Cardinal Burke says liturgy must shift focus away from self and back to God
By Conor GillilandCardinal Raymond L. Burke delivered a lecture on what he calls a nearly 50-year trend of self-centered liturgy last week at the Thomistic Institute in Washington, D.C.
“In the time since the Second Vatican Ecumenical Council, but certainly not because of the teaching of the council, there has been exaggerated attention on the human aspect of the sacred liturgy,” said the high ranking Vatican official in his May 11 address.
Cardinal Burke acknowledged upfront that the topic could seem redundant because the liturgy is, by its very essence, God-given and God-directed.
“Is not the Church by its very nature divine? That is, called into being and sustained in being by God, and therefore centered in God. Are not the Church herself and her worship by definition directed toward God?” he asked.
But, the American cardinal said, in the last 50 years undue attention has been given to the “human aspect of the sacred liturgy, which has overlooked the essence of the sacred liturgy as the encounter of God with us by means of sacramental signs. That is, as the direct action of the glorious Christ in the Church, to give to us the grace of the Holy Spirit.”
The over-emphasis on the human dimension, said Cardinal Burke, has raised the need to discuss this important topic.
Cardinal Burke drew on Old and New Testament scripture passages to demonstrate that God is the first and last object of worship in liturgy.
“He founded the covenant of faithful and enduring love between himself and his people on the Decalogue – the Ten Commandments.”
The Vatican-based cardinal said that the first three of the Ten Commandments establish the jus divinum – or “the divine right of God to be worshiped by us, in the manner in which he wishes to be worshiped.”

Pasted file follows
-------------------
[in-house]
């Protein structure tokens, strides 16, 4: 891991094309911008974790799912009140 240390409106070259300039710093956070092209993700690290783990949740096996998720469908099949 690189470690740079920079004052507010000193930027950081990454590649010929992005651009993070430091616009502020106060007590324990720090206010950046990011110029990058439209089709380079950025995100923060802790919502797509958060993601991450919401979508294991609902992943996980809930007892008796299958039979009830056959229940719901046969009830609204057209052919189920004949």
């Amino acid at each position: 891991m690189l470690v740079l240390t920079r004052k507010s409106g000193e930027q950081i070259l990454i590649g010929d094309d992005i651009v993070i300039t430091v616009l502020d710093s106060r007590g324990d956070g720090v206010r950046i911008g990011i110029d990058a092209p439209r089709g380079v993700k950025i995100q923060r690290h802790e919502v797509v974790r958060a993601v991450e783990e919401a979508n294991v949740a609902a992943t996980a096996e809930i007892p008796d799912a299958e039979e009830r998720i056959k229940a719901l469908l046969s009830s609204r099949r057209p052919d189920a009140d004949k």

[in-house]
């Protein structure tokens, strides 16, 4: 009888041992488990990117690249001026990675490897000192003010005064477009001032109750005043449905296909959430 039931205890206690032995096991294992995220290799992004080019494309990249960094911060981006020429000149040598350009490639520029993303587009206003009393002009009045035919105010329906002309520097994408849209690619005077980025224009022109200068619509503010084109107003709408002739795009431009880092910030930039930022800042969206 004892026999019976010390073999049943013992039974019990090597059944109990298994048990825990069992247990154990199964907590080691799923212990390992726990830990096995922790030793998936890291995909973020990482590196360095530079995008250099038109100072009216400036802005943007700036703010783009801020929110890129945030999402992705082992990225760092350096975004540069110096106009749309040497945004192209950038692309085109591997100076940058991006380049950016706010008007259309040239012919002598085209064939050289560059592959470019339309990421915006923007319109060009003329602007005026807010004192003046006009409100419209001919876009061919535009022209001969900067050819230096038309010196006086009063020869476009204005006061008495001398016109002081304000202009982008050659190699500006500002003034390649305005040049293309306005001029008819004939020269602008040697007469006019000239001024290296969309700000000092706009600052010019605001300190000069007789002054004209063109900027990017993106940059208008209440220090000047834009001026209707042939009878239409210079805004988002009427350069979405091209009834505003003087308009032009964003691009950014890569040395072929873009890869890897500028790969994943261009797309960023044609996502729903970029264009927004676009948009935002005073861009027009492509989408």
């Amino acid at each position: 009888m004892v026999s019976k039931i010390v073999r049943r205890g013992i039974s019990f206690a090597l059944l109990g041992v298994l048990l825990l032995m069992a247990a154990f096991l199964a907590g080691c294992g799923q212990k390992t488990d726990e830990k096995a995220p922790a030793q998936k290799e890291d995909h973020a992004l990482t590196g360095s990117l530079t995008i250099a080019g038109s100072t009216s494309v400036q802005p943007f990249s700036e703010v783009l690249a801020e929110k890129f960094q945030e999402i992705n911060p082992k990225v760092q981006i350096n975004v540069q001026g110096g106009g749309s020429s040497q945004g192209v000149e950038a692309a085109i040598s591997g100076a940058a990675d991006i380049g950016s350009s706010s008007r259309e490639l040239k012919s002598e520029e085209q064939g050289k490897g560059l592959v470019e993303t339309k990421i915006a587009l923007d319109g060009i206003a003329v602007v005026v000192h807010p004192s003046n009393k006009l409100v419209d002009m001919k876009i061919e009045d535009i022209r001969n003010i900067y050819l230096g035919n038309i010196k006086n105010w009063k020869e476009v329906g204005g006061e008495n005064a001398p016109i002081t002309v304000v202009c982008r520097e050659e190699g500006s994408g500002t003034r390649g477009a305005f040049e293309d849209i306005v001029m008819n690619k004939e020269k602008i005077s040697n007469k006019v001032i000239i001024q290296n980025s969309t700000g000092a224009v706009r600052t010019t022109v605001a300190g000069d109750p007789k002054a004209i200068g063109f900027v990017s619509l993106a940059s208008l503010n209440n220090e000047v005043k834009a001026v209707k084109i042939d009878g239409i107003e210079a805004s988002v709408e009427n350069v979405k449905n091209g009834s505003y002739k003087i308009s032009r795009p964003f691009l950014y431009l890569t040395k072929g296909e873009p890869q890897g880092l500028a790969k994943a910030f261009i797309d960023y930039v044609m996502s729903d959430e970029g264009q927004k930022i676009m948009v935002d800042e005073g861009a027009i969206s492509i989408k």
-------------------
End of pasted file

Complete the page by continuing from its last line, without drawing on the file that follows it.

Cardinal Burke continued, saying that the first three commandments establish God as the only rightful recipient of worship. Following these first three commandments are the regulations about making sacrifices at the altar. About these regulations, Cardinal Burke reiterated that they were not man-made, but rather “the gift of God to man, in which God makes it possible for man to offer the sacrifice of communion with him.”
He went on to draw several parallels between Old Testament worship and the New Testament, where God's unique right to be worshiped finds its ultimate fulfillment.
“In the Sermon on the Mount, in which our Lord Jesus communicates the law of the New Covenant – the fulfillment of the covenant on Mt. Sinai – the first beatitude is poverty of spirit, which recognizes the Lord as the source of our being itself and of every good.”
In Jesus' affirmation that he came to fulfill the Old Testament law, rather than abolish it, Cardinal Burke said, “The words of the Lord confirm the fundamental service of the law, which is to honor and to safe-guard the jus divinum, the divine right, and thereby to honor and safeguard the order written by God in his creation.”
The cardinal argued that the Old Testament sacrificial code commanded by God is fulfilled in Christ's commandment at the Last Supper - “Do this in remembrance of me.” This command, he said, brings the rightful worship of God full circle in the Eucharist we celebrate today.
He also asserted that it is clear from Jesus' teaching that “faith in him as messiah, as God the son … is expressed first of all, and most perfectly, in the worship owed to God.”
Cardinal Burke summarized his talk by saying: “All of the norms of the Law are directed to the just relationship between God and his people upon which depends the salvation of the world. And thus they must be respected as the commandment of God and not the invention of man.”